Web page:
Broiler chicken products represent a growing trend in the consumer markets, according to HK Scan.HK Scan has decided to build its new production facility specialising in poultry in Rauma.

The 80 million euro investment will rank among the largest investments in the history of the meat producer. The new production facility is scheduled for completion at the end of 2017 and will replace the current production facility of HK Scan in Eura.

The production facility is expected to provide employment to some 300 people. HK Scan will thus reduce its manpower by a maximum of 239 man-years but is not expected to have to resort to that many lay-offs as the reductions will be implemented by offering voluntary pension arrangements and by not renewing fixed-term employment contracts.

The meat producer has also reached an agreement with the City of Rauma on the transportation of employees between Eura and Rauma to allow its current employees to continue living in Eura.

HK Scan announced its intentions already a year ago but did not make a decision on the location of the new facility until now. Eura, Forssa and Säkylä were alongside Rauma the candidates to host the facility.

The employees have expressed their satisfaction with the fact that the facility will be built relatively close to the one it replaces. They have also suggested the manpower needs of the new facility have been under-estimated.

“It's our preliminary estimate that around 350 employees will be needed in Rauma. It's clear that there would've been no future in Eura. We can now grow in Rauma, which is where our future lies,” said Eira Ylitalo-Salo, the chief shop steward at the production facility in Eura.

She refused to speculate on the number of redundancies on Thursday.

“We're waiting patiently at the moment. We won't indulge in any assessments. There's still lots of time before Eura shuts down,” she said.

Hannu Kottonen, the managing director at HK Scan, emphasises that the investment in Rauma is both a replacement and growth investment. The investment is also an attempt by the meat producer to restore its eroding profitability.

HK Scan has, despite being the largest producer in the industry, fallen considerably behind its main rival Atria in terms of result. “The investment is a major one for us. Our profitability has been very modest. We first fixed the company's balance sheet,” says Kottonen.

The investment will also allow the meat producer to develop products marketed under the Kariniemen brand for both domestic and export markets. “Poultry products represent a steadily-growing trend in the consumer market. White meat is favoured in dietary recommendations. White meat also entails the least religious restrictions,” Kottonen explains.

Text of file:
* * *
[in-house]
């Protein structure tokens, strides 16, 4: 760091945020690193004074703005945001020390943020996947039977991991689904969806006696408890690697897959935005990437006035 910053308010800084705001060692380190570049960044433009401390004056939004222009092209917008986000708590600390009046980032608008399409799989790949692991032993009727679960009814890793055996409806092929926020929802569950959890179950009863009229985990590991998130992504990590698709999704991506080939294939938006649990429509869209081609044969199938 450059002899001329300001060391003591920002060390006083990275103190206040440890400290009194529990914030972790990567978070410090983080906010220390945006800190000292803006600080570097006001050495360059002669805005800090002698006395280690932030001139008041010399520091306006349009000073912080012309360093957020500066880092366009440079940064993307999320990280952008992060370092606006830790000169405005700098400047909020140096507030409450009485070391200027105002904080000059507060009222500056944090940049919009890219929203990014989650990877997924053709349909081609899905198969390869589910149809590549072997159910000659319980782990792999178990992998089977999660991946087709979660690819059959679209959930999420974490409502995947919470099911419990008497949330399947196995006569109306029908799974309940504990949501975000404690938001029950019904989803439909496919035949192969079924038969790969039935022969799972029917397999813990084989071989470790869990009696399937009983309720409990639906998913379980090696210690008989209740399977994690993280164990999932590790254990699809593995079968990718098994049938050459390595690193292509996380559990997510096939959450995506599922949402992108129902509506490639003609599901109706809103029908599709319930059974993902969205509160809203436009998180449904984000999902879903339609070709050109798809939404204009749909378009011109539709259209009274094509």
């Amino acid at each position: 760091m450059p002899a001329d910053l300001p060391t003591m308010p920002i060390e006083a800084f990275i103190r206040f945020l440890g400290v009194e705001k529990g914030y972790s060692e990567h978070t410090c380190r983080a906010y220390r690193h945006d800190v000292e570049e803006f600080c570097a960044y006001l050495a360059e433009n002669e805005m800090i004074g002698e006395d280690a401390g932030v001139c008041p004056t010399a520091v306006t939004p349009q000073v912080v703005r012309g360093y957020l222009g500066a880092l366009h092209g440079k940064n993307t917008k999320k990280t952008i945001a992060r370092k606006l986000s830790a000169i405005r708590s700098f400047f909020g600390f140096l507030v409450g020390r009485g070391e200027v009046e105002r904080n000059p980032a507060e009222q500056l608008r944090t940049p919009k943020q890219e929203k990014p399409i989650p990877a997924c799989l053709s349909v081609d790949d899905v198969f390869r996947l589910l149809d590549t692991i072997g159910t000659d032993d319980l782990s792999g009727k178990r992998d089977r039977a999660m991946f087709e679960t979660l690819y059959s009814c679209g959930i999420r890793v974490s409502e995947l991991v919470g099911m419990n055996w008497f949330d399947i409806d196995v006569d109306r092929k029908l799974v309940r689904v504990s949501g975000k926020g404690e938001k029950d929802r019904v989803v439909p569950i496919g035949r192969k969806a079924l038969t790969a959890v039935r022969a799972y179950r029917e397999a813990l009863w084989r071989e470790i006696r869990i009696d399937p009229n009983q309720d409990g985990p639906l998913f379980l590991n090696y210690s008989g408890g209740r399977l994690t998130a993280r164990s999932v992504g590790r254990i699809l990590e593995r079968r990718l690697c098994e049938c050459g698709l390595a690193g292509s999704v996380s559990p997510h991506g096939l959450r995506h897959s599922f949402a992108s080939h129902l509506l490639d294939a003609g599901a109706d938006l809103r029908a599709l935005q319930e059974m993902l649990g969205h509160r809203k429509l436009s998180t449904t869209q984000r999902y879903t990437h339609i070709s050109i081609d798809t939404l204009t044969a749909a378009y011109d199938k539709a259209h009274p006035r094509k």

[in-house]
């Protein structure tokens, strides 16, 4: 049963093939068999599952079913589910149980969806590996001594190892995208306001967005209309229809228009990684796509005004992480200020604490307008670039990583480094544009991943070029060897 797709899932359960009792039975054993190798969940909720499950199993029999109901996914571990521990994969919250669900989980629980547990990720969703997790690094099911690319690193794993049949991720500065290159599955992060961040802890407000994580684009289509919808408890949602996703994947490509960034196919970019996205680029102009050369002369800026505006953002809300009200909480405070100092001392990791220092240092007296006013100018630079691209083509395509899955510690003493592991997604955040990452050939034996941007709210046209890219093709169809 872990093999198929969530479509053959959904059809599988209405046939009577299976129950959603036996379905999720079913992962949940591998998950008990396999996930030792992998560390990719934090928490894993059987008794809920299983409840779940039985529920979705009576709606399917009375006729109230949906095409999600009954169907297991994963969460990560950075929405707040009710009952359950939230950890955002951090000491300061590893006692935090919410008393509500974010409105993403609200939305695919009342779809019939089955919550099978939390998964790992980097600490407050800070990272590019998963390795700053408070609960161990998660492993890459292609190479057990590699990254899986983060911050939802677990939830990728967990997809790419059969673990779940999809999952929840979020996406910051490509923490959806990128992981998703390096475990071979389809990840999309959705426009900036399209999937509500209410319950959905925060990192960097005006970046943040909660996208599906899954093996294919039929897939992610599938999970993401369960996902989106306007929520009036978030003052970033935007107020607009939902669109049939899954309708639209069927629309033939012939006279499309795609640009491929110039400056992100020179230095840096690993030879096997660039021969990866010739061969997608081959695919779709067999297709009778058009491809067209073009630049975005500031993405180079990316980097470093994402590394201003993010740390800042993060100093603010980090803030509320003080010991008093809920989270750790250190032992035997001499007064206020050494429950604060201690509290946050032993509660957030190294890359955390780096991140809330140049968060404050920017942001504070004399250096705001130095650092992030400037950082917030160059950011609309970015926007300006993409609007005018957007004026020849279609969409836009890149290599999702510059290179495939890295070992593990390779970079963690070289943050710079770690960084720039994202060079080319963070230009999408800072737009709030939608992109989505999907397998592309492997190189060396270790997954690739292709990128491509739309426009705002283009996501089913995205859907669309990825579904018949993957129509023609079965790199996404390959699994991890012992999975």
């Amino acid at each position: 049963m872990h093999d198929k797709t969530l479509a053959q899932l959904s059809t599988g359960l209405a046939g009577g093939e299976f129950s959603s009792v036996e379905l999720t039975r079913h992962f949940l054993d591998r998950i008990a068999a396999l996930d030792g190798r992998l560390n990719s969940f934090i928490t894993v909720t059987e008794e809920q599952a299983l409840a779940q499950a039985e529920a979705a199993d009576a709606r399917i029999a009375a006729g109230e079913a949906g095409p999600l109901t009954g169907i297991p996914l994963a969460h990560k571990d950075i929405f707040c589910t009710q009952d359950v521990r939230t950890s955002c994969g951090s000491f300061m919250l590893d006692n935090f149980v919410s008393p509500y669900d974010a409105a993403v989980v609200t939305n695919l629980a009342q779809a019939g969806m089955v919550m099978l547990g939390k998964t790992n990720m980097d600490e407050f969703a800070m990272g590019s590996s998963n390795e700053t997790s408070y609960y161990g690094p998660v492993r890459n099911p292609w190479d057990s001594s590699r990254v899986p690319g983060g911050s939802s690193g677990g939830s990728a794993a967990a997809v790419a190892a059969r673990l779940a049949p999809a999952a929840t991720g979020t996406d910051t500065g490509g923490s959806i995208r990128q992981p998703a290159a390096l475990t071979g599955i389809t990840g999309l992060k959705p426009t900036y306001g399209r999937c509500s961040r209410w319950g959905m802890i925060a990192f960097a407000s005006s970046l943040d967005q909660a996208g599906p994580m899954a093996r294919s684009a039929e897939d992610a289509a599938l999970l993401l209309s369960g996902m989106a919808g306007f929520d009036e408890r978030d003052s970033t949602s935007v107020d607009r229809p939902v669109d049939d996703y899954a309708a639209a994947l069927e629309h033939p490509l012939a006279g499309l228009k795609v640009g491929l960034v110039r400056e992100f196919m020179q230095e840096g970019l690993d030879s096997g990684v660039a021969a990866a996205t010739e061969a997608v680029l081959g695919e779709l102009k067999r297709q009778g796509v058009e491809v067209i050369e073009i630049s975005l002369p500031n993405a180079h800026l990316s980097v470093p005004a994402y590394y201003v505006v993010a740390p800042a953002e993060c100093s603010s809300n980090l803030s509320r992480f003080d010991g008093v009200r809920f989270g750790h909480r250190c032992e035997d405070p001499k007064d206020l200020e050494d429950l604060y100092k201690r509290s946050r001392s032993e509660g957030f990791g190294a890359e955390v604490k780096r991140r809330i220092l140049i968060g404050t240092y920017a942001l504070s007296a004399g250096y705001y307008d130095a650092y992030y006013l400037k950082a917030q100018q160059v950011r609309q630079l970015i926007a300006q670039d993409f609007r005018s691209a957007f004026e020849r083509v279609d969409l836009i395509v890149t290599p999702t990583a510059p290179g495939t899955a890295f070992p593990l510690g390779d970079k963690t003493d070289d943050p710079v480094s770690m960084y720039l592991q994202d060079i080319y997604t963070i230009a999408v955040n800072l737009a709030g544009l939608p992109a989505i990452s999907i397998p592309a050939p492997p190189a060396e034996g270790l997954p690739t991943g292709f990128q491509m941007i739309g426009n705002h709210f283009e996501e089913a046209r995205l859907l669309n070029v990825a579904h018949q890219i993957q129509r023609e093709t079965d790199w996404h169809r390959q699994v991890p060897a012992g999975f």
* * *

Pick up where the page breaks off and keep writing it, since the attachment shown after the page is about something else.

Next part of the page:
Kottonen is also confident that there is room for meat products to grow in Finland. “Meat consumption here is low. Less meat is eaten in Finland than in all but six EU countries. We're leading the pack in dairy products, though,” he points out.

He also voices his frustration with the slew of challenges affecting the industry.

The operations of the pig slaughterhouse of HK Scan in Forssa have been disrupted by illegal work stoppages, which have also had a direct effect on meat farmers. “Farm animals will grow even if production is at a standstill,” Kottonen reminds.

“A 30-second silence for lost trust was recently held in Forssa at my initiative. Everyone approved of it.”

Animal rights activists have according to Kottonen caused disruptions at the production holdings. The sanctions imposed by and against Russia have similarly had both a direct and indirect impact on the industry.

The Chinese markets have for several years been touted as a lifeline for the meat industry of Finland. HK Scan recently established a sales office in Hong Kong. “Export permits to third countries are under a state monopoly. I wonder if the meat industry has received a single new permit in the past ten years,” sighs Kottonen.

Jari Gustafsson, a newly-appointed permanent secretary at the Ministry of Employment and the Economy, shifts the blame for the sluggish exports to the meat producers themselves. “It's up to the firms themselves. If an agreement can or is about to be reached, you'll get the permits,” he states.

Eeva Palojärvi – HS
Aleksi Teivainen – HT
Photo: Jukka Gröndahl / HS